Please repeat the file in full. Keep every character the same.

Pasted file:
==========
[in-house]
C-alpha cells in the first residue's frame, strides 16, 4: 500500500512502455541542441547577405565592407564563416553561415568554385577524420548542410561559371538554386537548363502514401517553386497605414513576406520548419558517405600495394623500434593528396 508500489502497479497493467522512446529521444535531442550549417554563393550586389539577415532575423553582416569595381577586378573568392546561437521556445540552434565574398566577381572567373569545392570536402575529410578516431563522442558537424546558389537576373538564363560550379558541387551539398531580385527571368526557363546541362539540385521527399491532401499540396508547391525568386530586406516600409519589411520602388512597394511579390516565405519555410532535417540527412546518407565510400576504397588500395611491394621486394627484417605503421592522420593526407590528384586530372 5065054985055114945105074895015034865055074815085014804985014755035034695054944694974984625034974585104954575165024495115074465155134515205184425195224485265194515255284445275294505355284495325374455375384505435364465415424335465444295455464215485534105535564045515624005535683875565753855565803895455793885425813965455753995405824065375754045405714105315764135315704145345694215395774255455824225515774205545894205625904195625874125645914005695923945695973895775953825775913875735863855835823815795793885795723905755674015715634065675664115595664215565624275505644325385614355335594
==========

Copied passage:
[in-house]
C-alpha cells in the first residue's frame, strides 16, 4: 500500500512502455541542441547577405565592407564563416553561415568554385577524420548542410561559371538554386537548363502514401517553386497605414513576406520548419558517405600495394623500434593528396 508500489502497479497493467522512446529521444535531442550549417554563393550586389539577415532575423553582416569595381577586378573568392546561437521556445540552434565574398566577381572567373569545392570536402575529410578516431563522442558537424546558389537576373538564363560550379558541387551539398531580385527571368526557363546541362539540385521527399491532401499540396508547391525568386530586406516600409519589411520602388512597394511579390516565405519555410532535417540527412546518407565510400576504397588500395611491394621486394627484417605503421592522420593526407590528384586530372 5065054985055114945105074895015034865055074815085014804985014755035034695054944694974984625034974585104954575165024495115074465155134515205184425195224485265194515255284445275294505355284495325374455375384505435364465415424335465444295455464215485534105535564045515624005535683875565753855565803895455793885425813965455753995405824065375754045405714105315764135315704145345694215395774255455824225515774205545894205625904195625874125645914005695923945695973895775953825775913875735863855835823815795793885795723905755674015715634065675664115595664215565624275505644325385614355335594